Many e-business owners are attempting to ride the limitless wave of the Internet overseas, a prospect that can be rife with dangerous twists and turns. Before a business can get up and running in another country, there are a number of issues that must be considered:
Internet users in some countries are more responsive to a national Web site than an international one. For that reason, a U.S. business that goes global must localize the site to the culture it intends to serve.
U.S. businesses that must rely on suppliers in other countries to fulfill orders may be in for a rude awakening if some of those foreign companies turn out to be unable to deliver the goods. Such was the case with ChemConnect, an online marketplace that welcomed a number of buyers and sellers from Asian countries, particularly China and India. In the end, ChemConnect’s customers had problems collecting payments and getting the goods they ordered. The marketplace ended up having to dismiss more than 400 companies from its group.
Having enjoyed freedom from taxation in the U.S. during the current moratorium on Internet taxes, some companies are surprised to find out that the rules are different abroad. If a U.S. business sells goods overseas, it must collect the value-added tax (VAT). In Europe, those taxes can be as high as 20 percent.
The best-kept secret concerning international e-commerce may be the hidden costs. Once duties, taxes, tariffs, shipping fees and the cost of tracking shipments are totaled, the figure can sometimes exceed the value of the goods being sold.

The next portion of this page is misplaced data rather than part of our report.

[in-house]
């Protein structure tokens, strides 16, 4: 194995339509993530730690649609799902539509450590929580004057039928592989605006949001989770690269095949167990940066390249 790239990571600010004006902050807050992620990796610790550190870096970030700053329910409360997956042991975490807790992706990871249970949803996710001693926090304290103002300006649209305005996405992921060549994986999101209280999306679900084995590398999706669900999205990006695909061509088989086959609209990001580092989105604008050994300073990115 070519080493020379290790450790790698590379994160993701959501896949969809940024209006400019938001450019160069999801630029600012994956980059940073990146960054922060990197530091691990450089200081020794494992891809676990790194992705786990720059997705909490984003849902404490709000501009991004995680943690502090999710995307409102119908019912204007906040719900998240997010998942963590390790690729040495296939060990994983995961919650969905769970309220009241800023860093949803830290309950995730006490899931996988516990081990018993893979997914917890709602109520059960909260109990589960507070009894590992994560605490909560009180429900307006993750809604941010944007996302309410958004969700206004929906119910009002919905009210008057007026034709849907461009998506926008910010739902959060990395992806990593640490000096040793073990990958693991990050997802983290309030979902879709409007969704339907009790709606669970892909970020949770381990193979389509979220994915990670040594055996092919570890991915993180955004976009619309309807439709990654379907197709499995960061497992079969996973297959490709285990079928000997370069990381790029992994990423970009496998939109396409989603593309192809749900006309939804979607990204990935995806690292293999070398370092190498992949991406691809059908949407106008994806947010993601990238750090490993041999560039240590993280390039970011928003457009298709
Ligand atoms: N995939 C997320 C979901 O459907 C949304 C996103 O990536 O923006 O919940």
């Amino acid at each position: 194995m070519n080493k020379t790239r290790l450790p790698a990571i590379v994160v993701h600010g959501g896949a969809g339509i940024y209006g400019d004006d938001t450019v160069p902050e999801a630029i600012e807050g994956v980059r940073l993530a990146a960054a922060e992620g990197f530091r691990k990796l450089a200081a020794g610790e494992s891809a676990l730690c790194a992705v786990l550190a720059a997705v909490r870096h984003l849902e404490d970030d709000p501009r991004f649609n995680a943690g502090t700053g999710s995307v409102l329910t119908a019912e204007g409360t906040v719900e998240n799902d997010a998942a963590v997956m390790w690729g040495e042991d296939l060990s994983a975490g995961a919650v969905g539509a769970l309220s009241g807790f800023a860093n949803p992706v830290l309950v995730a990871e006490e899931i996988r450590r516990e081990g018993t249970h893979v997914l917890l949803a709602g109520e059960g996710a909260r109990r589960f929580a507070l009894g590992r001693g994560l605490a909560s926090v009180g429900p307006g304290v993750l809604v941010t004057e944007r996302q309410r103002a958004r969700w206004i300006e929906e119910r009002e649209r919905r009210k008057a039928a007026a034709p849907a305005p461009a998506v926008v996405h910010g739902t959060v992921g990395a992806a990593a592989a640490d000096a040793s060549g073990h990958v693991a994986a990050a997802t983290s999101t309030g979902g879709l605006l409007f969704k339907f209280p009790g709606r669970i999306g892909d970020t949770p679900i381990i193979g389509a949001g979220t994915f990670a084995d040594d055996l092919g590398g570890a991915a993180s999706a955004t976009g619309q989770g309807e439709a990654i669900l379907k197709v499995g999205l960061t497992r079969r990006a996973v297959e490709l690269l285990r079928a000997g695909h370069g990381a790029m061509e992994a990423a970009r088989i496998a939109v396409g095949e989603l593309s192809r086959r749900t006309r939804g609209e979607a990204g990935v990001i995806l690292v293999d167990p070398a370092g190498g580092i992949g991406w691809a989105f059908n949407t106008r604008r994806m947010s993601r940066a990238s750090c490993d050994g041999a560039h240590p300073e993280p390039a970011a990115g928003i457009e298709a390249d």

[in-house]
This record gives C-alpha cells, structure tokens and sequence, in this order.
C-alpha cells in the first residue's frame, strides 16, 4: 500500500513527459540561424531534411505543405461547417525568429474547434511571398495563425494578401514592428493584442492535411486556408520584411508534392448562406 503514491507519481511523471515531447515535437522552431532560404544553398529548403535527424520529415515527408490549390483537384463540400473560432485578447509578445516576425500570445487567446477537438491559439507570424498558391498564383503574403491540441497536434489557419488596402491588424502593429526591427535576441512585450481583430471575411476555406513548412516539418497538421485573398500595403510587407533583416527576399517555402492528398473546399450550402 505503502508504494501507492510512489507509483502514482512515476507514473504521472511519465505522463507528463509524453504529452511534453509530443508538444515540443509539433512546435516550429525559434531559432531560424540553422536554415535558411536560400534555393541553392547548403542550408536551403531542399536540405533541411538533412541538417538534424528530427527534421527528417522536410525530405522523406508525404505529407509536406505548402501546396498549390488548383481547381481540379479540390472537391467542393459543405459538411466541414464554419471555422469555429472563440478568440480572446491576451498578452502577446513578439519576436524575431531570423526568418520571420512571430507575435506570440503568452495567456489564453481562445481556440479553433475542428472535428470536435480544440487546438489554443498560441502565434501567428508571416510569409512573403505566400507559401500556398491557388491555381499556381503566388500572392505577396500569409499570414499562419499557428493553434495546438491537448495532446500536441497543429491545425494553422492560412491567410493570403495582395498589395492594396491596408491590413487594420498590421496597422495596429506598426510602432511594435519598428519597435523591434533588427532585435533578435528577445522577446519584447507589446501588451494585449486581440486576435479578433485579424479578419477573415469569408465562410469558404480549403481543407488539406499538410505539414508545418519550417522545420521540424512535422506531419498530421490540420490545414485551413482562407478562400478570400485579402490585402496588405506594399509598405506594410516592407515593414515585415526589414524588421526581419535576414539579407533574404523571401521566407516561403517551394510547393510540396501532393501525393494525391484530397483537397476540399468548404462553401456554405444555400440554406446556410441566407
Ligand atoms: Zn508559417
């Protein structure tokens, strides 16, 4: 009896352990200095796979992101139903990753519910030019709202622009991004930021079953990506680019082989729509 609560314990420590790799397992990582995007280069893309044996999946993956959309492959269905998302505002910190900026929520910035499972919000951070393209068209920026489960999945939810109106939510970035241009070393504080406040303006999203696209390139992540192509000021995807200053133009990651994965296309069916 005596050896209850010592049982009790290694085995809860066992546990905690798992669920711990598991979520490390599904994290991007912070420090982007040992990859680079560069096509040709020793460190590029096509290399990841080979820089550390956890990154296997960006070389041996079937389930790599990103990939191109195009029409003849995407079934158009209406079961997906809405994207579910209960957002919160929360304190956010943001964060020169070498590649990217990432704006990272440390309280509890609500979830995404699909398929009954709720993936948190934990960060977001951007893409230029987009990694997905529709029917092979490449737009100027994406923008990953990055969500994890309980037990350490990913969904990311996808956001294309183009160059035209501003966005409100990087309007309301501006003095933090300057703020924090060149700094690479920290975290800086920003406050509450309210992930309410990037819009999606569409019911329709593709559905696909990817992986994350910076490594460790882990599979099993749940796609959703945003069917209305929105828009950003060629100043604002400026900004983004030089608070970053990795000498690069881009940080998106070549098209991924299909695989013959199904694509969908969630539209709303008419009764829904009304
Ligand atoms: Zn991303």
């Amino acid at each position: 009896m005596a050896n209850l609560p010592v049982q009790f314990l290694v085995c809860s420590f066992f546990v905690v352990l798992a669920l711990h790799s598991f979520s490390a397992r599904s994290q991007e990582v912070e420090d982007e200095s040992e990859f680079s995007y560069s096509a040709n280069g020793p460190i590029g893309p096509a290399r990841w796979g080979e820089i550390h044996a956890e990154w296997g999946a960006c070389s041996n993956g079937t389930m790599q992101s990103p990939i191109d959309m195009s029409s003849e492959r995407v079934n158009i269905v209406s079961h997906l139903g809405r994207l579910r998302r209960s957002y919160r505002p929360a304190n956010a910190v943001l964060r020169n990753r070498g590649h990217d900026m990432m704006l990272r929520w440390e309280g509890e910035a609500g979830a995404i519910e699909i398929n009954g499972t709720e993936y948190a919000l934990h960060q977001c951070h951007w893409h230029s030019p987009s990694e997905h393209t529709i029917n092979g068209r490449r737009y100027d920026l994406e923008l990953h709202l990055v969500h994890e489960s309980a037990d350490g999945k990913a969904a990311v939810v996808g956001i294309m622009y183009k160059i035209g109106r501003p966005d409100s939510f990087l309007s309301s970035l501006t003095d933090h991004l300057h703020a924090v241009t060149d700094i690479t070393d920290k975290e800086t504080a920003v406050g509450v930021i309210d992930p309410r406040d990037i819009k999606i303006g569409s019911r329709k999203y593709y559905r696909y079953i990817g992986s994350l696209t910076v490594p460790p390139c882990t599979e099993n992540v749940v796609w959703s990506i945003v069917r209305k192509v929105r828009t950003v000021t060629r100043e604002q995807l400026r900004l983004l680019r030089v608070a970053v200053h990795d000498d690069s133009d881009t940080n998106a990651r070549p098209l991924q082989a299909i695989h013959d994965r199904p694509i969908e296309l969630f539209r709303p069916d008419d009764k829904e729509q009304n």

E-businesses are finding it difficult to price their goods in local currencies. Also, most U.S. e-commerce depends upon credit cards for payment, but many foreign populations do not use credit cards. Forrester Research, Inc. estimates that 88 percent of European merchants offer debit card or invoice payment plans for online transactions. Only about 14 percent of U.S. companies offer these payment types, since invoicing requires a delay in getting paid and debit cards have to be swiped in order to transfer funds from the customer’s account.
Why Not Stay Home?
With these and a number of other roadblocks and restrictions, why not just stay domestic and avoid the hassles? Simply put, the sheer numbers involved in going global are enough to make an e-business owner’s head swim.
In fact, International Data Corporation (IDC) forecasts that by the end of the year, 60 percent of the world’s Internet users will be non-U.S. residents. IDC also predicts that e-commerce sales in Europe will soar from last year’s $5.6 billion (US$) to $430 billion by 2003.
In Asia, online sales are expected to surpass $72 billion by then, compared with last year’s $2.7 billion.